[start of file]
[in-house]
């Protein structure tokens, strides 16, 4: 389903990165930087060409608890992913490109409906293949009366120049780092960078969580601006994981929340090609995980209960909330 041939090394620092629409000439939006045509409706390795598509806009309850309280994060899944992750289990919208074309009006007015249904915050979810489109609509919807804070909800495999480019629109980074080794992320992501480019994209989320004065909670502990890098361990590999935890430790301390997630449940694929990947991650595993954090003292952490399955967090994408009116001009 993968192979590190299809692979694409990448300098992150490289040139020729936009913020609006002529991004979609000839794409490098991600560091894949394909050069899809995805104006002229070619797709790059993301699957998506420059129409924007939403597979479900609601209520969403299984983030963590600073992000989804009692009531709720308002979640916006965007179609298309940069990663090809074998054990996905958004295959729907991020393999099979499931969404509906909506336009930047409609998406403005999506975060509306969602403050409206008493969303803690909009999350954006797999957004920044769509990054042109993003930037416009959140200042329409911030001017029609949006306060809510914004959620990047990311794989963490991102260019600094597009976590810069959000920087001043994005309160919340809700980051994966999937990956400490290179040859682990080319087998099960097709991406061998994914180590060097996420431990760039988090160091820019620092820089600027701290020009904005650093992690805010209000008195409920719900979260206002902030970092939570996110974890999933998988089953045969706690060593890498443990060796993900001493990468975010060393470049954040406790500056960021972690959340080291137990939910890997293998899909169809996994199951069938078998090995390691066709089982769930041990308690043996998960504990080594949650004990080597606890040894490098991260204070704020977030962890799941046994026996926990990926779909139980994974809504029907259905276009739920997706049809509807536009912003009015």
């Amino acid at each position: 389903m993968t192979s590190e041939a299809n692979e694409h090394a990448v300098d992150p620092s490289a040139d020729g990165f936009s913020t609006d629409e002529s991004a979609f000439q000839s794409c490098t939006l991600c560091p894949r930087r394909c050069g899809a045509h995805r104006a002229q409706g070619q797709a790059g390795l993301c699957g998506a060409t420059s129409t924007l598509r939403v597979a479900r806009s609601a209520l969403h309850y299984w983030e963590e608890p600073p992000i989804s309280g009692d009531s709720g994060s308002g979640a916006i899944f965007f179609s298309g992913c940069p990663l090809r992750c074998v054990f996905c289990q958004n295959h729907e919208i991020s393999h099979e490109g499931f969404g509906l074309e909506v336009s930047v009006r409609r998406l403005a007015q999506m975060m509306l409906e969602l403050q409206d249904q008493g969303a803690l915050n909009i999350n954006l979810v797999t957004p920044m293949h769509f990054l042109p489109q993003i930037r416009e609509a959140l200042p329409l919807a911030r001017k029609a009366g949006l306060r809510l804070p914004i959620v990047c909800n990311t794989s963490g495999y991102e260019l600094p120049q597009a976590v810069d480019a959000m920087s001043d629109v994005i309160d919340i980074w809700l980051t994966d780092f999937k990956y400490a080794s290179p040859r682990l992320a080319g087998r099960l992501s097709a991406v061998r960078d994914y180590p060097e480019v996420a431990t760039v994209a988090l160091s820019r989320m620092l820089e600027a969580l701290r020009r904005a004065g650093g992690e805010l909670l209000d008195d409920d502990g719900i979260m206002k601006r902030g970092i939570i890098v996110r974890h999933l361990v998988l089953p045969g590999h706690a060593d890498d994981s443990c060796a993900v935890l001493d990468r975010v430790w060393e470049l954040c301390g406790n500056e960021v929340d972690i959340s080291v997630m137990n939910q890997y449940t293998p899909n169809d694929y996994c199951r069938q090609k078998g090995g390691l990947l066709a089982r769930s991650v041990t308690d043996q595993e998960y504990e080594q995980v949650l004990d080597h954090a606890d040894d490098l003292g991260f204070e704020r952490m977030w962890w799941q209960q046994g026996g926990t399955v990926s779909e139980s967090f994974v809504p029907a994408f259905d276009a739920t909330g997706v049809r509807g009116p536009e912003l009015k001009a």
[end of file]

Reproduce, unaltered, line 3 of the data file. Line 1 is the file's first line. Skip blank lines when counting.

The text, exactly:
């Amino acid at each position: 389903m993968t192979s590190e041939a299809n692979e694409h090394a990448v300098d992150p620092s490289a040139d020729g990165f936009s913020t609006d629409e002529s991004a979609f000439q000839s794409c490098t939006l991600c560091p894949r930087r394909c050069g899809a045509h995805r104006a002229q409706g070619q797709a790059g390795l993301c699957g998506a060409t420059s129409t924007l598509r939403v597979a479900r806009s609601a209520l969403h309850y299984w983030e963590e608890p600073p992000i989804s309280g009692d009531s709720g994060s308002g979640a916006i899944f965007f179609s298309g992913c940069p990663l090809r992750c074998v054990f996905c289990q958004n295959h729907e919208i991020s393999h099979e490109g499931f969404g509906l074309e909506v336009s930047v009006r409609r998406l403005a007015q999506m975060m509306l409906e969602l403050q409206d249904q008493g969303a803690l915050n909009i999350n954006l979810v797999t957004p920044m293949h769509f990054l042109p489109q993003i930037r416009e609509a959140l200042p329409l919807a911030r001017k029609a009366g949006l306060r809510l804070p914004i959620v990047c909800n990311t794989s963490g495999y991102e260019l600094p120049q597009a976590v810069d480019a959000m920087s001043d629109v994005i309160d919340i980074w809700l980051t994966d780092f999937k990956y400490a080794s290179p040859r682990l992320a080319g087998r099960l992501s097709a991406v061998r960078d994914y180590p060097e480019v996420a431990t760039v994209a988090l160091s820019r989320m620092l820089e600027a969580l701290r020009r904005a004065g650093g992690e805010l909670l209000d008195d409920d502990g719900i979260m206002k601006r902030g970092i939570i890098v996110r974890h999933l361990v998988l089953p045969g590999h706690a060593d890498d994981s443990c060796a993900v935890l001493d990468r975010v430790w060393e470049l954040c301390g406790n500056e960021v929340d972690i959340s080291v997630m137990n939910q890997y449940t293998p899909n169809d694929y996994c199951r069938q090609k078998g090995g390691l990947l066709a089982r769930s991650v041990t308690d043996q595993e998960y504990e080594q995980v949650l004990d080597h954090a606890d040894d490098l003292g991260f204070e704020r952490m977030w962890w799941q209960q046994g026996g926990t399955v990926s779909e139980s967090f994974v809504p029907a994408f259905d276009a739920t909330g997706v049809r509807g009116p536009e912003l009015k001009a």